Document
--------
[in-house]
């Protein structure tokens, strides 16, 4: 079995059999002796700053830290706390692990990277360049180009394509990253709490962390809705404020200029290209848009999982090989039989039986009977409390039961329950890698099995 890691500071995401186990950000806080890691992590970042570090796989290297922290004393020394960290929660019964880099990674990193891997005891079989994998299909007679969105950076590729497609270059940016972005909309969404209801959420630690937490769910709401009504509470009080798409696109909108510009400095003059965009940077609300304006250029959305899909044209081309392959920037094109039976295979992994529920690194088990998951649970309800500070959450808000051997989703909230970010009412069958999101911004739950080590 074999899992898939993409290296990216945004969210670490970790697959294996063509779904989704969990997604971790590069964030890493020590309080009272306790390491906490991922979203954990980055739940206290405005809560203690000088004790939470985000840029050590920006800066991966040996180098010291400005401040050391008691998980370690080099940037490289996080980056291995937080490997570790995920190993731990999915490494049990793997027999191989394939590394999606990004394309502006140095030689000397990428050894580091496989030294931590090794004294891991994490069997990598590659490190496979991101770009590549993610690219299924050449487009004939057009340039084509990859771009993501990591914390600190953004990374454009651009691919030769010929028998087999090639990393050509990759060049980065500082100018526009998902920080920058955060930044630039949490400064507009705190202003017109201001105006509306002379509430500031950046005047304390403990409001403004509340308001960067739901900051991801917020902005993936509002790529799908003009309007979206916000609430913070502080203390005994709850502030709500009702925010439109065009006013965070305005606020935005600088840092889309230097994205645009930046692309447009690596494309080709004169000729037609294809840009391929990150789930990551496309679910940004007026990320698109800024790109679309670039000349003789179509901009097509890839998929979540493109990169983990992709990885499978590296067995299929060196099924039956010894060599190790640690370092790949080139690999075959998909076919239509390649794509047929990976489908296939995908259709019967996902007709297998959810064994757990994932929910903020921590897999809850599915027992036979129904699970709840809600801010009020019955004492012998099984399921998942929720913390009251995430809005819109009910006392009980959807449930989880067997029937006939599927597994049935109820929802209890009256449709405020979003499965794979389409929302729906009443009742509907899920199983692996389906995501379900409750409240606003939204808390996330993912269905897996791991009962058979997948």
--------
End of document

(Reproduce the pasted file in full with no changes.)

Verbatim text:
[in-house]
């Protein structure tokens, strides 16, 4: 079995059999002796700053830290706390692990990277360049180009394509990253709490962390809705404020200029290209848009999982090989039989039986009977409390039961329950890698099995 890691500071995401186990950000806080890691992590970042570090796989290297922290004393020394960290929660019964880099990674990193891997005891079989994998299909007679969105950076590729497609270059940016972005909309969404209801959420630690937490769910709401009504509470009080798409696109909108510009400095003059965009940077609300304006250029959305899909044209081309392959920037094109039976295979992994529920690194088990998951649970309800500070959450808000051997989703909230970010009412069958999101911004739950080590 074999899992898939993409290296990216945004969210670490970790697959294996063509779904989704969990997604971790590069964030890493020590309080009272306790390491906490991922979203954990980055739940206290405005809560203690000088004790939470985000840029050590920006800066991966040996180098010291400005401040050391008691998980370690080099940037490289996080980056291995937080490997570790995920190993731990999915490494049990793997027999191989394939590394999606990004394309502006140095030689000397990428050894580091496989030294931590090794004294891991994490069997990598590659490190496979991101770009590549993610690219299924050449487009004939057009340039084509990859771009993501990591914390600190953004990374454009651009691919030769010929028998087999090639990393050509990759060049980065500082100018526009998902920080920058955060930044630039949490400064507009705190202003017109201001105006509306002379509430500031950046005047304390403990409001403004509340308001960067739901900051991801917020902005993936509002790529799908003009309007979206916000609430913070502080203390005994709850502030709500009702925010439109065009006013965070305005606020935005600088840092889309230097994205645009930046692309447009690596494309080709004169000729037609294809840009391929990150789930990551496309679910940004007026990320698109800024790109679309670039000349003789179509901009097509890839998929979540493109990169983990992709990885499978590296067995299929060196099924039956010894060599190790640690370092790949080139690999075959998909076919239509390649794509047929990976489908296939995908259709019967996902007709297998959810064994757990994932929910903020921590897999809850599915027992036979129904699970709840809600801010009020019955004492012998099984399921998942929720913390009251995430809005819109009910006392009980959807449930989880067997029937006939599927597994049935109820929802209890009256449709405020979003499965794979389409929302729906009443009742509907899920199983692996389906995501379900409750409240606003939204808390996330993912269905897996791991009962058979997948």